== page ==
Thursday’s Podcast: Magisterial and Radical Reformations

Back from a break for our penultimate episode of season 3, Sam and I surveyed a variety of Protestant Reformations, both magisterial (Calvin’s Geneva, the Church of England) and radical (Anabaptists in particular). Featured Books Diarmaid MacCulloch, The Reformation: A History and All Things Made New: The Reformation and Its Legacy Other Readings John Calvin, Golden Booklet of the … More Thursday’s Podcast: Magisterial and Radical Reformations

The Reformations, 1517-1546

To mark the 500th anniversary of Martin Luther’s 95 Theses, I spent the better part of today tweeting quotations, images, and links from the Reformation — covering each year from 1517 until Luther’s death in 1546. Luther and the German Reformation was my focus, but I also touched on the Swiss Reformation, the Radical Reformation, … More The Reformations, 1517-1546

That Was The Week That Was

Here… • The Confessing Faculty statement drew attention from Inside Higher Ed (and, a day later, The Chronicle of Higher Education), though my colleague and co-signer Ray VanArragon had some reservations about it. • Was 2016 a turning point in the history of American evangelicalism? Martin Marty, Grant Wacker, and other historians weighed in. • As we prepared to say farewell … More That Was The Week That Was

The Best Books to Read for Reformation 500

If its 500th anniversary has got you interested in learning more about the Reformation, check out one of Tommy Kidd’s recent posts at the Evangelical History blog: a Reformation reading list drawn from recommendations by historians Mark Noll, John Fea, my Anxious Bench colleague Beth Allison Barr, and Kidd himself. I’m stronger on later centuries in European history, but I … More The Best Books to Read for Reformation 500

Poinsettias: A Christmas Meditation

Last month I wrote three short meditations for my parents’ church’s Hanging of the Greens service. I’ve already shared an Advent-themed piece on candle light. This Christmas Eve I’ll publish the two focused on symbols of Jesus’ birth itself. First up, the flowers that are omnipresent this time of year. One of the complicated joys of Christianity is … More Poinsettias: A Christmas Meditation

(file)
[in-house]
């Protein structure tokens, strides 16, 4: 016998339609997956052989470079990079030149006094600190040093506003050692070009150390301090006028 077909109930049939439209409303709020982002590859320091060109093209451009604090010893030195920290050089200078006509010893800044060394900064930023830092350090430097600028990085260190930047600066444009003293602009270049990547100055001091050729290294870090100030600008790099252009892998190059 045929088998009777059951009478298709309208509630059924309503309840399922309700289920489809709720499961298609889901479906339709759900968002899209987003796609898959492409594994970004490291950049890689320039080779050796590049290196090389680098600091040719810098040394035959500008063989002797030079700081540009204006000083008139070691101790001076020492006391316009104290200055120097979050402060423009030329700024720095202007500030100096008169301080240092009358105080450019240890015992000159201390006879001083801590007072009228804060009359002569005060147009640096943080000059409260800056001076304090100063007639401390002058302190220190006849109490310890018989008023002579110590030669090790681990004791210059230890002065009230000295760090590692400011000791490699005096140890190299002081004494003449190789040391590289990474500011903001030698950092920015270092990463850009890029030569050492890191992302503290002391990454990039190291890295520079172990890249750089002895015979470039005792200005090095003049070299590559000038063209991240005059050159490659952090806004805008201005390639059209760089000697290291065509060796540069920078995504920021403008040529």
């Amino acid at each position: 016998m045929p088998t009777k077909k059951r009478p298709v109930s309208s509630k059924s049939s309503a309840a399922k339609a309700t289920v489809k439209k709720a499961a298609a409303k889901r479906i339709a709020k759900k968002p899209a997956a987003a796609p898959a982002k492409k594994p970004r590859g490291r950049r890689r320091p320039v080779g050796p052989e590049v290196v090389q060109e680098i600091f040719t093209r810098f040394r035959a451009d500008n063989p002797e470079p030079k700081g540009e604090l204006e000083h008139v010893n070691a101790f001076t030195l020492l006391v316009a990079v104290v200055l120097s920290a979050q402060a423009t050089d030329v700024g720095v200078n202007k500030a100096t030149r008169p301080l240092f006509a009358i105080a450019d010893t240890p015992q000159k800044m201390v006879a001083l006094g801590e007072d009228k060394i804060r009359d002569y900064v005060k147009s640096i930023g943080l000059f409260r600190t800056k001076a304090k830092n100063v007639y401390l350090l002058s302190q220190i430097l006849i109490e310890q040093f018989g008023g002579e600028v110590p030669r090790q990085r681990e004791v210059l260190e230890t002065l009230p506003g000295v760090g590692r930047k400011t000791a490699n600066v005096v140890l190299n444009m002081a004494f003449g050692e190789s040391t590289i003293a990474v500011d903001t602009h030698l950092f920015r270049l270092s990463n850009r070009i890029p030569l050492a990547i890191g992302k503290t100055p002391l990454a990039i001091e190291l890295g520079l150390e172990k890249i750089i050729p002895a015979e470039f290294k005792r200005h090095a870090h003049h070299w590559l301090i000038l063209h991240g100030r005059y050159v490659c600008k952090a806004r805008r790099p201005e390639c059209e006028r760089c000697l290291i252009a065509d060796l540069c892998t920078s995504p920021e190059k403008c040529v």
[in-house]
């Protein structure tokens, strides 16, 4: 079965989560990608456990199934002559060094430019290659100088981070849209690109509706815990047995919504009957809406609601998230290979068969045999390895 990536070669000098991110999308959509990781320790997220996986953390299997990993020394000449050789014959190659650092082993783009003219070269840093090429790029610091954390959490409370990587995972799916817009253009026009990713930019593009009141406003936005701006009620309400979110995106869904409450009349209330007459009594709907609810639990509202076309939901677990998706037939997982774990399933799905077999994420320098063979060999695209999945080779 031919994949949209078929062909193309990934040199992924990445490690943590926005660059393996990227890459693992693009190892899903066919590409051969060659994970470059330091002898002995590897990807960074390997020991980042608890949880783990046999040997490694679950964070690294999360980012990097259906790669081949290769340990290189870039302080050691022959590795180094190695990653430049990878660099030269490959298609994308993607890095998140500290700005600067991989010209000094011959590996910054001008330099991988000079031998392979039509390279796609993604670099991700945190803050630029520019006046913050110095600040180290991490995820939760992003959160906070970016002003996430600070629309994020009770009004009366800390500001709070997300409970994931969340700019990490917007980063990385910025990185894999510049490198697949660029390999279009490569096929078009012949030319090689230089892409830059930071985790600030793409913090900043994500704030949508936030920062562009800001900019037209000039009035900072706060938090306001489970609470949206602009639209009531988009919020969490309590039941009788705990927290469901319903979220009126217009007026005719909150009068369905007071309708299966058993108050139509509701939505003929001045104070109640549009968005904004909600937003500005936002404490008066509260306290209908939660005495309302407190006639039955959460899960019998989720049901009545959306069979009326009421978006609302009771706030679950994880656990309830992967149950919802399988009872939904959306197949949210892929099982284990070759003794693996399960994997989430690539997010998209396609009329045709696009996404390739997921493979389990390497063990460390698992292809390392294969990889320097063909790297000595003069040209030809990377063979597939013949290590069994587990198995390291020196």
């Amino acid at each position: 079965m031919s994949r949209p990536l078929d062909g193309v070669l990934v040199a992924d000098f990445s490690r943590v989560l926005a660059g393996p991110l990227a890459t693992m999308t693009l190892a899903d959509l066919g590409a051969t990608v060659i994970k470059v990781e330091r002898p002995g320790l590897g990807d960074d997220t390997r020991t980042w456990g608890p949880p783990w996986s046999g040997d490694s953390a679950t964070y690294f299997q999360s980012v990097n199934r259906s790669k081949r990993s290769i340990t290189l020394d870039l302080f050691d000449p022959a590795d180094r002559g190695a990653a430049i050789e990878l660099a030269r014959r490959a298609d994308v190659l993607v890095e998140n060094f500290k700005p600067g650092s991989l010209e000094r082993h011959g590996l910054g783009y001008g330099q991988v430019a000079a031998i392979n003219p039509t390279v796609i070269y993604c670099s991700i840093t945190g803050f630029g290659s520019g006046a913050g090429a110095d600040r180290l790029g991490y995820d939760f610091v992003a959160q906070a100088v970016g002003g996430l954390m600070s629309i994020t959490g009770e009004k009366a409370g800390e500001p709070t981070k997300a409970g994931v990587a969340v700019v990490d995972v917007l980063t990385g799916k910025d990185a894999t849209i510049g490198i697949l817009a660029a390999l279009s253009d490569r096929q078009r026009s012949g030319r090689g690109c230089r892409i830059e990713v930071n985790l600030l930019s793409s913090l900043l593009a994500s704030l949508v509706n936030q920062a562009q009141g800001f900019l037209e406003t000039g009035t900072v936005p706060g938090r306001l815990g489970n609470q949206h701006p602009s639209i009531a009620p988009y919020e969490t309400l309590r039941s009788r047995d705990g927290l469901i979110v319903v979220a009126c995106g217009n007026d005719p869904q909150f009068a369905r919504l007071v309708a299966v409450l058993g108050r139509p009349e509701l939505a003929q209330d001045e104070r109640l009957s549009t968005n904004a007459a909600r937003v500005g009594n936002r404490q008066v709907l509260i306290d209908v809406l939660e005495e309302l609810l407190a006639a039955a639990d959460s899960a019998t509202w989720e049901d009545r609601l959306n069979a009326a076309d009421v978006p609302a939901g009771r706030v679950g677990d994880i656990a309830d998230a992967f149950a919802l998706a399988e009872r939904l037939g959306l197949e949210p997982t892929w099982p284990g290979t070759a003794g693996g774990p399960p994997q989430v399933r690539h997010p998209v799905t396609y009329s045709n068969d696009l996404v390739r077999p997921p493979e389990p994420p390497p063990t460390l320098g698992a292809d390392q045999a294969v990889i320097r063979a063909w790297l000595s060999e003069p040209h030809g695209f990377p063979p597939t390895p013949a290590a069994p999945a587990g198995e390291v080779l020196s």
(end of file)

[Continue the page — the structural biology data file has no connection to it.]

Some Advice for Christians Who Think They’re Living in a “Time of Exile”

“We live in a time of exile,” writes Carl Trueman in the August 2014 issue of First Things. “At least those of us do who hold to traditional Christian beliefs. The strident rhetoric of scientism has made belief in the supernatural look ridiculous. The Pill, no-fault divorce, and now gay marriage have made traditional sexual ethics look outmoded at … More Some Advice for Christians Who Think They’re Living in a “Time of Exile”

Calvinisms, New and Old

“This brand of Calvinists are a force with which to reckon,” writes Jonathan Merritt of the so-called “young, restless, and Reformed” (or “neo-Calvinists”) and their elder mentors. “But,” he continues: as with any movement, America’s Calvinist revival is a mixed bag. None can deny that many have come to faith as a result of these … More Calvinisms, New and Old

Happy Birthday, John Calvin

My colleague Sam Mulberry and I are about halfway through the first online version of one of Bethel’s signature courses: GES130 Christianity and Western Culture. (Look for some reflections on that experience in August.) We’ve reconfigured what had been a lecture-discussion course, building it instead around documentary films, virtual museums, and daily writing assignments. We’re … More Happy Birthday, John Calvin

Best of The Pietist Schoolman: Profession vs. Calling

Among my favorite posts from this past February was this second entry in my — not yet complete — series on “The Vocation of a Christian Historian,” asking whether historians ought to think of what they do as a profession, vocation, or both. As I mentioned last week, as part of Bethel’s faculty promotion process … More Best of The Pietist Schoolman: Profession vs. Calling